I might add a notice about comedy. S’mon talked about judging Poul Anderson’s _The Excessive Crusade_ was wonderful as comedy — however he additionally cited harem anime fantasies for instance of rubbing the improper manner. Whereas I have not seen any of them, I believe harem anime fantasies are additionally pitched as comedy.
I stated harem anime fell into the the ‘these individuals aren’t actually individuals’ class – “Harem anime fantasies the place the hyper-competent feminine characters all revolve round a singularly un-magnetic, unprepossessing male lead, for example” – the feminine characters solely exist to service the male fantasy. Or vice versa, within the Reverse Harem Animes a feminine good friend of mine likes. That is not an issue with the Englishmen in The Excessive Campaign. It will be a problem for his or her alien enemies, if it have been a severe e-book. I learn a Lois McMaster Bujold Vorkosigan (sp?) SF e-book the place the enemy match precisely that trope; they appeared totally un-proactive, barely reactive, present just for the hero to point out off his awesomeness. And that was alleged to be a non-comedy.
I did not say the harem anime rubbed me up the improper manner, although. I attempted to observe one known as one thing like DxD and it bored me, nevertheless it did not annoy me.
Obtained it. Sorry for misrepresenting you there.
Making an attempt to maintain this on RPGs, I really feel like it’s fairly frequent for RPGs to have enemies that solely exist for PCs to kill and take the loot of — with little company or considered their very own. This is dependent upon how the GM runs them, after all. Nonetheless, it’s in my expertise frequent for there to be monsters that sit in a room till the PCs open the door after which kill them. Likewise for love, quite a few video games have sideplot romantic pursuits that are typically tokens of a PC — like a “Dependent NPC” girlfriend drawback for the Champions/HERO System, or “Dependent” in GURPS.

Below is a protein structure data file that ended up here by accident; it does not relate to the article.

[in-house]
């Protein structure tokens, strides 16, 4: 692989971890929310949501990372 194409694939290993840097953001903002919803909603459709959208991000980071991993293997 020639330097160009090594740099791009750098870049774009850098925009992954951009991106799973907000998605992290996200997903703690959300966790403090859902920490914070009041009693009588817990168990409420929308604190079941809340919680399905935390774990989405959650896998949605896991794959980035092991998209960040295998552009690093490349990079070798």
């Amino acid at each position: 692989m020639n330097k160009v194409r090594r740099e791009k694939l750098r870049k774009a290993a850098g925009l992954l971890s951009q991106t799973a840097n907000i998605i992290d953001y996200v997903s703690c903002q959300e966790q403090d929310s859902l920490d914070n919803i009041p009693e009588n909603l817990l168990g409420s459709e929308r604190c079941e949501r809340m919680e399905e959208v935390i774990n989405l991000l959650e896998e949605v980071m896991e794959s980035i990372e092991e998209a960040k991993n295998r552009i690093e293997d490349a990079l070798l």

The higher video games rise above that, after all — particularly with a superb GM. I appreciated SHARK’s description of his sport. I may see a whole lot of parallels to my very own viking sport.
Good to listen to, Jhkim. Positively some parallels! I am glad you just like the marketing campaign I describe.
As for monsters siting in a room for the gamers to come across them–*Laughing*–Yeah, that does appear foolish, does not it? I’ve random creatures and such encountering the gamers, after all, however most opponents–let alone precise villains–are positively tied into some form of battle or relationship, whether or not racial, spiritual, or political. Dungeons, after all, have their very own ecology and inhabitants, although they are not simply sitting there, watching TV.
With romantic characters, yeah, that entire “Dependent” thing–some form of Flaw, or downside, proper? *Laughing* That would not fly both, oh, geesus, since I used to be in all probability in highschool. With the ladies especially–but even the lads, offering the “romantic curiosity” is not only a strumpet or playboy at a party–I might get barraged with a thousand questions, and particular expectations for me to ship. It helps that I emphasize verisimilitude all through the marketing campaign, and I am additionally fairly detailed in offering data about many alternative characters which might be of their lives–from household and family, to long-time buddies, and much more not too long ago met buddies or newcomers.
I’ve discovered that whereas such an method does make extra calls for alone effort and time, all of it pays off properly by way of growing verisimilitude and immersion–as properly as surprisingly offering actually trainloads of journey hooks, motivations, secrets and techniques, and all that. All of it contributes to a form of course of after awhile that writes the marketing campaign by itself, with more and more *much less* of a necessity for me to create stuff whole-cloth. Pundit has additionally mentioned this sort of dynamic, the place the marketing campaign turns into so detailed and internally constant, that it’s nearly like being on auto-pilot. It solely requires periodic tune-ups and occasional extra-effort interventions from the DM, each time one thing actually totally different or uncommon happens, for instance.